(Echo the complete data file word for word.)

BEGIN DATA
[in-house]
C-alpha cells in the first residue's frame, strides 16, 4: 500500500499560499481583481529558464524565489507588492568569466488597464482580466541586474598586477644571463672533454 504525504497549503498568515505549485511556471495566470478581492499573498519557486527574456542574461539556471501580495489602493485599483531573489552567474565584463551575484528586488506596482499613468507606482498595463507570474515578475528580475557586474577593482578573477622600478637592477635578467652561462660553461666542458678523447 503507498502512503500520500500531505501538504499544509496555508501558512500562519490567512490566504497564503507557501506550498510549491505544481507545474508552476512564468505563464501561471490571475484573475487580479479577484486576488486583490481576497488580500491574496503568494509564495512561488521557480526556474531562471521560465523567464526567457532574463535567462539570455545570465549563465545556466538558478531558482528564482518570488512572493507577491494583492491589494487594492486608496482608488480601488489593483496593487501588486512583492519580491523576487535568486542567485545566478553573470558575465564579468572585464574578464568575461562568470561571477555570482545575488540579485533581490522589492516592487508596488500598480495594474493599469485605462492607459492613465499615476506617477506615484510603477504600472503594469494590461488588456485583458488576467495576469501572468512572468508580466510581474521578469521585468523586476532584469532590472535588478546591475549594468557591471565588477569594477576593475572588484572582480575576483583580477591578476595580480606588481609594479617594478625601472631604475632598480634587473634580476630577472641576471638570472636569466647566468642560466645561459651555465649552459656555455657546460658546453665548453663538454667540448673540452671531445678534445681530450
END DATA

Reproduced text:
[in-house]
C-alpha cells in the first residue's frame, strides 16, 4: 500500500499560499481583481529558464524565489507588492568569466488597464482580466541586474598586477644571463672533454 504525504497549503498568515505549485511556471495566470478581492499573498519557486527574456542574461539556471501580495489602493485599483531573489552567474565584463551575484528586488506596482499613468507606482498595463507570474515578475528580475557586474577593482578573477622600478637592477635578467652561462660553461666542458678523447 503507498502512503500520500500531505501538504499544509496555508501558512500562519490567512490566504497564503507557501506550498510549491505544481507545474508552476512564468505563464501561471490571475484573475487580479479577484486576488486583490481576497488580500491574496503568494509564495512561488521557480526556474531562471521560465523567464526567457532574463535567462539570455545570465549563465545556466538558478531558482528564482518570488512572493507577491494583492491589494487594492486608496482608488480601488489593483496593487501588486512583492519580491523576487535568486542567485545566478553573470558575465564579468572585464574578464568575461562568470561571477555570482545575488540579485533581490522589492516592487508596488500598480495594474493599469485605462492607459492613465499615476506617477506615484510603477504600472503594469494590461488588456485583458488576467495576469501572468512572468508580466510581474521578469521585468523586476532584469532590472535588478546591475549594468557591471565588477569594477576593475572588484572582480575576483583580477591578476595580480606588481609594479617594478625601472631604475632598480634587473634580476630577472641576471638570472636569466647566468642560466645561459651555465649552459656555455657546460658546453665548453663538454667540448673540452671531445678534445681530450